The new occupants of some Woolworths stores have breathed new life into the streets on which they’re located, but those which are still empty are likely to remain that way
It’s now 18 months since Woolworths closed its doors for the last time, yet over 300 of its stores remain empty according to research from the Local Data Company. And after the immediate gold rush when the general merchandise discounters and the supermarkets piled in to get their pick of the stores, the flow of deals has slowed to a trickle.
That’s not to say that there aren’t some interesting deals still hapenning and actually freshening up the shopping streets they’re on. If I think of the London Woolies I’m familiar with, Brixton’s shopping offer has been lifted no end with the arrival of H&M in the former Woolworths, which had been empty for a long time, while down the road, down-at-heel Camberwell has also benefitted after the former Woolies, which had first been taken by 99p Stores, has now been taken on by Peacocks.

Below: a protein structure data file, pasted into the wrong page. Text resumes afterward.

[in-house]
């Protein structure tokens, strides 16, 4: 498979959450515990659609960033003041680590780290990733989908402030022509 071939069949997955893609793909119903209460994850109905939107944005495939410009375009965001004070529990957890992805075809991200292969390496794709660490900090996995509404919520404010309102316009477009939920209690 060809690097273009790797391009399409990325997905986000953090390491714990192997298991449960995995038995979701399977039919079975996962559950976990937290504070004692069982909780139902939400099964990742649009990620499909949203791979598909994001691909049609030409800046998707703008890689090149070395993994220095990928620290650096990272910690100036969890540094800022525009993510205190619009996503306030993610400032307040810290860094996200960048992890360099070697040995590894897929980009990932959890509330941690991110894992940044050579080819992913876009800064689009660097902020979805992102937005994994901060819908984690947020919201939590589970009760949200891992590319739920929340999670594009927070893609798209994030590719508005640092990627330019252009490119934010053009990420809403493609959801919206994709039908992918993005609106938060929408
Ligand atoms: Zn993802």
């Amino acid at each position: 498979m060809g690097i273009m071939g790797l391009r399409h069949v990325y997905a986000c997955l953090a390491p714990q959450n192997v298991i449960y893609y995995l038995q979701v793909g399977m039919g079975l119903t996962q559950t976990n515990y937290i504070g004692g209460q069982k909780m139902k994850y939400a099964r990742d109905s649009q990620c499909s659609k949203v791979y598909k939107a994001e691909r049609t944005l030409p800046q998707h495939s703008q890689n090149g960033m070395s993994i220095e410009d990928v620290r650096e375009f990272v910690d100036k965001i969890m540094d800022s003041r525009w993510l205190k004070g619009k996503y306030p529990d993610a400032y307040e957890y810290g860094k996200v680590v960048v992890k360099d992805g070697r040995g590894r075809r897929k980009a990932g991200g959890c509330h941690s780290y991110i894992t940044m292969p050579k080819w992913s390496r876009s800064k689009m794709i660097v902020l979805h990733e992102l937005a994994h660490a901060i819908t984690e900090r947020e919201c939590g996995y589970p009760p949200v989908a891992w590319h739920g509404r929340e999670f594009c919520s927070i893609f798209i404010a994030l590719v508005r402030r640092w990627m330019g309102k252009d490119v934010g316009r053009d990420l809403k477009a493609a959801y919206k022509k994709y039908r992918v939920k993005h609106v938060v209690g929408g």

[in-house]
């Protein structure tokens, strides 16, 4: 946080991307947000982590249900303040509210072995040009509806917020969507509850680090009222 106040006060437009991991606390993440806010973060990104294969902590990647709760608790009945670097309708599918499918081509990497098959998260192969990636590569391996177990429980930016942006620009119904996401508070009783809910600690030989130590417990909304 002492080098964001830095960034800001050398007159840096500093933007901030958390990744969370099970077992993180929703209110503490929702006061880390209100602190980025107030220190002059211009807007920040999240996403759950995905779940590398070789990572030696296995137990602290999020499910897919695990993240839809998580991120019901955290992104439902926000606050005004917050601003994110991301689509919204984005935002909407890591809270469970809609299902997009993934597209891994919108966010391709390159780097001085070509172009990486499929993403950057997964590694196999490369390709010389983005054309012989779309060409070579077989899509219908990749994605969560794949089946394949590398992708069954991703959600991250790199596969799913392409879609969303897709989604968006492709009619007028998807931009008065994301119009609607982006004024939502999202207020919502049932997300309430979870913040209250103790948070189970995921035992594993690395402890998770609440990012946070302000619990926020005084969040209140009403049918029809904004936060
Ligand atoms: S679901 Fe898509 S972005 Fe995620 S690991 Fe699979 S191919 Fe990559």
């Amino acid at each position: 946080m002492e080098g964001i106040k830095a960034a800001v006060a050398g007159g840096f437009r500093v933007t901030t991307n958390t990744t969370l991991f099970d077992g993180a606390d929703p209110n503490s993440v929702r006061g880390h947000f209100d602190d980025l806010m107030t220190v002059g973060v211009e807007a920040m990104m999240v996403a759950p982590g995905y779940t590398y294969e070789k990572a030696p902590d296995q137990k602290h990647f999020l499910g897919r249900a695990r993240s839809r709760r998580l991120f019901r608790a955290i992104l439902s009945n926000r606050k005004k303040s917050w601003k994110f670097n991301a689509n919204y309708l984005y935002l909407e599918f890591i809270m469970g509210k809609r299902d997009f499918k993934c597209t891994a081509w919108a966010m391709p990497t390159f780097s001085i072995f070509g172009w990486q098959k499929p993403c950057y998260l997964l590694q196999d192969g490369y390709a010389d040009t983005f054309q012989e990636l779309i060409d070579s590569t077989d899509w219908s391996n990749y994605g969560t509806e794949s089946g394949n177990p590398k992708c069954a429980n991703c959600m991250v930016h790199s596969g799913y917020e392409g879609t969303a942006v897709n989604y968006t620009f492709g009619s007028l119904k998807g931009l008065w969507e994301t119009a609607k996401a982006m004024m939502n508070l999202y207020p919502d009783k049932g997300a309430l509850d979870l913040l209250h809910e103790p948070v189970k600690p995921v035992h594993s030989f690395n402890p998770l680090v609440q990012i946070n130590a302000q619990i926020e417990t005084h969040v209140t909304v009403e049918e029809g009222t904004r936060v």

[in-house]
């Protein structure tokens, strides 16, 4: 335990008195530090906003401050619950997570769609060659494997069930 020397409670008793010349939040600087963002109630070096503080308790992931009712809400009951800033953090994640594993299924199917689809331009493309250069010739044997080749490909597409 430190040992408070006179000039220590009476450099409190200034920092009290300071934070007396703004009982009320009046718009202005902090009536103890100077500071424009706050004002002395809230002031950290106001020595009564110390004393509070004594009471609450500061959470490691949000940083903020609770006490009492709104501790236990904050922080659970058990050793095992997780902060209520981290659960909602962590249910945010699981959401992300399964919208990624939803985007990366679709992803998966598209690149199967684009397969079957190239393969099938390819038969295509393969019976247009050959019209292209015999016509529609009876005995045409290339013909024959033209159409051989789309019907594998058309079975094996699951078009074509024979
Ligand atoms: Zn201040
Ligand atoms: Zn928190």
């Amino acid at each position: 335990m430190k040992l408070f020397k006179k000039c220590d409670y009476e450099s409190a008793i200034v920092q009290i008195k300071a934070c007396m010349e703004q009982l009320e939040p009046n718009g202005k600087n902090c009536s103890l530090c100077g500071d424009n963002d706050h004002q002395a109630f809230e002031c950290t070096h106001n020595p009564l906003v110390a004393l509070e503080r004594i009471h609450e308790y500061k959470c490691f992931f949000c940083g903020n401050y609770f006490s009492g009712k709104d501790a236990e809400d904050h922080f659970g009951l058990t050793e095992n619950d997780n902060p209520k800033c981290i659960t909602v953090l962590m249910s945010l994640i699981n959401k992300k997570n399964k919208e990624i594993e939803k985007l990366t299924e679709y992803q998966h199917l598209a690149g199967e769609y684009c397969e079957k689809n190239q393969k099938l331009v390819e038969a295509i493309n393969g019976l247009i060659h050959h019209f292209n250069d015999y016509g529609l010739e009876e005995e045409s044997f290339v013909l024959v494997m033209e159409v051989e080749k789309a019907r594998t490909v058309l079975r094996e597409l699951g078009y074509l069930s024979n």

But that’s little consolation to people in the 300 locations where the Woolies is still vacant and the unfortunate reality is that if no retailer has come along to take it yet, there’s probably a good reason. There will be some in good locations which are too big for most retailers’ requirements, but many of those left are either off pitch or are located in the land that multiple retail forgot.
By that, I mean the sort of stores located on suburban parades or edge-of-town housing estates, locations where Woolies was the only multiple retailer and changes in retailing have reduced the requirement for multiple retailers to be there even further. Some of them have been snapped up by supermarkets for their convenience formats, but if they haven’t yet, it will have to be either independents or maybe even alternative uses in the public or not-for-profit sectors that they end up going to.